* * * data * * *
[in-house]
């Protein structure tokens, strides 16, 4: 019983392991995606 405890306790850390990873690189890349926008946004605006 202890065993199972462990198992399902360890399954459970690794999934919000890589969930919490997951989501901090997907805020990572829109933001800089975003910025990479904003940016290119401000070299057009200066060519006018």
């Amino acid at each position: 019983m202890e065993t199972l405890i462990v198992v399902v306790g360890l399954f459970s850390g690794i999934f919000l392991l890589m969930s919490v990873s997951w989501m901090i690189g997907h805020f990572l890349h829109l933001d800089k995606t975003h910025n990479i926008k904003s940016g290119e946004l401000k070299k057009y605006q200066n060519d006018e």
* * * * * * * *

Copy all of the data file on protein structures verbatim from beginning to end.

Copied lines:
[in-house]
């Protein structure tokens, strides 16, 4: 019983392991995606 405890306790850390990873690189890349926008946004605006 202890065993199972462990198992399902360890399954459970690794999934919000890589969930919490997951989501901090997907805020990572829109933001800089975003910025990479904003940016290119401000070299057009200066060519006018």
């Amino acid at each position: 019983m202890e065993t199972l405890i462990v198992v399902v306790g360890l399954f459970s850390g690794i999934f919000l392991l890589m969930s919490v990873s997951w989501m901090i690189g997907h805020f990572l890349h829109l933001d800089k995606t975003h910025n990479i926008k904003s940016g290119e946004l401000k070299k057009y605006q200066n060519d006018e």